Sample Contextualizing for the Source

Being Fluent with Information Technology explores why people need to understand and utilize information technology. Published by The National Academies in 1997, the book is written by the Committee on Information Technology and Literacy, including Lawrence Snyder, University of Washington, Chair; Alfred V. Aho, Lucent Technologies, Inc.; Marcia Linn, University of California at Berkeley; Arnold Packer, Johns Hopkins University; Allen Tucker, Bowdoin College; Jeffrey Ullman, Stanford University; Andries Van Dam.

Sample Quote

In Chapter 1, the Committee explores why people need to understand and utilize information technology, arguing that technological knowledge is especially crucial in the ever-changing workforce: "If the nation is to obtain the maximum benefit from its investments in information technology, a labor pool capable of using it appropriately is necessary" (Committee 7).

Sample Paraphrase

In Chapter 1, the Committee explores why people need to understand and utilize information technology, arguing that technological knowledge is especially crucial in the ever-changing workforce. Interestingly, the Committee notes that the U.S. won't benefit from revolutionary new technologies unless the labor force is better trained (Committee 7).

Sample of "Qtd. In" Convention (use when your source cites another source)

According to the Committee on Information Technology and Literacy, information technology is a fundamental tool in the work place because "in today's labor market employees can no longer enjoy a job for life" (7). On the educational front, Papert describes it best when he states that "computers can be means for educators to support the development of new ways of thinking and learning" (qtd. in Committee p.xiv). A democratic society will be better off when the majority of its citizens are informed about the system they live in.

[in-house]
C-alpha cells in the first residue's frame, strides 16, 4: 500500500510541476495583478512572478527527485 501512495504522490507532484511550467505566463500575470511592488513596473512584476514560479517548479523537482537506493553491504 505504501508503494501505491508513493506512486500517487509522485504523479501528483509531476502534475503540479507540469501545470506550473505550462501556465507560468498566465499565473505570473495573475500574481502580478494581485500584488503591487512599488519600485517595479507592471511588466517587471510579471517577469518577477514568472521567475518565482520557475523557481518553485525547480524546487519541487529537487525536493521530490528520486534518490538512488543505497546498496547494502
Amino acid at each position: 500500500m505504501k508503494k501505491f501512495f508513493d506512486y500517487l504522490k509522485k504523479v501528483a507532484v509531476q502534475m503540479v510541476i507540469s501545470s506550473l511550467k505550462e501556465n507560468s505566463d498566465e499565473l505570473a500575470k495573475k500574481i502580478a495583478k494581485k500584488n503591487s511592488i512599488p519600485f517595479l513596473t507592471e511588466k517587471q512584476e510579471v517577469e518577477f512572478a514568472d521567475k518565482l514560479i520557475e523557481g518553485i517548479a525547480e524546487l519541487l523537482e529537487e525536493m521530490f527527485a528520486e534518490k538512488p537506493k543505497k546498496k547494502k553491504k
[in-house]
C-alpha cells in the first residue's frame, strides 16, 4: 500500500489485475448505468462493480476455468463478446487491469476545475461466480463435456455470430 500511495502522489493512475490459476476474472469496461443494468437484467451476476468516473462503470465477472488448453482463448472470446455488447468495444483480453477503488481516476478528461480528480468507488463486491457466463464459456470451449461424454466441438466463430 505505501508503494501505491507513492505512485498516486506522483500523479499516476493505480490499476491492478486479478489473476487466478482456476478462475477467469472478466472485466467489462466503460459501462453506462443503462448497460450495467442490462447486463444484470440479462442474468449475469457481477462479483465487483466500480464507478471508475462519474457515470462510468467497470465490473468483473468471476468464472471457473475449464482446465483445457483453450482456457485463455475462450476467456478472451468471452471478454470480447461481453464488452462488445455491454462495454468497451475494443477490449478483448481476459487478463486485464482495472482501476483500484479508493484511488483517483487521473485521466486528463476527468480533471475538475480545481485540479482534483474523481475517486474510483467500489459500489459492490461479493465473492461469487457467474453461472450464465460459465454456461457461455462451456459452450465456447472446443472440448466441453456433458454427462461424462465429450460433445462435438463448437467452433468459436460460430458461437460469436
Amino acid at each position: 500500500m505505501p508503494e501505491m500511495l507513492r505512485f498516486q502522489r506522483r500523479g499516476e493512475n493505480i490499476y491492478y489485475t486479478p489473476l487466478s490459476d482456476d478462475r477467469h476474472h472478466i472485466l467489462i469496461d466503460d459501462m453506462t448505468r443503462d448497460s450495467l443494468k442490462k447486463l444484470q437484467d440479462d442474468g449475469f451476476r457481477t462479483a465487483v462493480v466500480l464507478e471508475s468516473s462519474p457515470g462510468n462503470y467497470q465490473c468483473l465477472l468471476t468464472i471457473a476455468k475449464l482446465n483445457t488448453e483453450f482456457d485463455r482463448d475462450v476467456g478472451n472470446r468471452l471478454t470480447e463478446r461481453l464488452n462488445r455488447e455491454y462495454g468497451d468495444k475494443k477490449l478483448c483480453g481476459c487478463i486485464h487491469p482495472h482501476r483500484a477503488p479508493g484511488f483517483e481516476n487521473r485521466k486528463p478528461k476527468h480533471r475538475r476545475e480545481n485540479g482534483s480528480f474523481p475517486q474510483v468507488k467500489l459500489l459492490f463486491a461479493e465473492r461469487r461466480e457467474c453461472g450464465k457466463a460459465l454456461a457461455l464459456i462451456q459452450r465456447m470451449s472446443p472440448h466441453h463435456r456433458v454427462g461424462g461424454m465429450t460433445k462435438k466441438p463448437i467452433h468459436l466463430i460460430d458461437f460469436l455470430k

Explanation: The Committee on Information Technology and Literacy cites page xiv from Papert's text as follows:

Papert, Seymour. Mindstorms: Children, Computers, and Powerful Ideas. 2nd ed. New York: Basic Books, 1999. Print.

However, it would be dishonest for the reader of Being Fluent with Information Technology to act as if he or she read Mindstorms: Children, Computers, and Powerful Ideas. As a result, by using the "qtd. in" convention, he or she can indicate that this is a secondary quote, not a primary source.

Sample of "Paraphrased In" Convention (for use when your source paraphrases another source)

According to the Committee on Information Technology and Literacy, information technology is a fundamental tool in the work place because "in today's labor market employees can no longer enjoy a job for life" (7). On the educational front, Papert argues that educators can empower students by showing them new ways to think and learn (para. in Committee p.xiv). A democratic society will be better off when the majority of its citizens are informed about the system they live in.

Summary of Entire Work

This book outlines some of the major personal and business uses of information technology. It also makes suggestions about how to gain knowledge in the field, as well as the main points of training employees in information technology to make the use of computers most effective.

Sample Citation:

Committee on Information Technology Literacy. Being Fluent with Information Technology. Washington, D.C.: National Academies P, 1999. Print.

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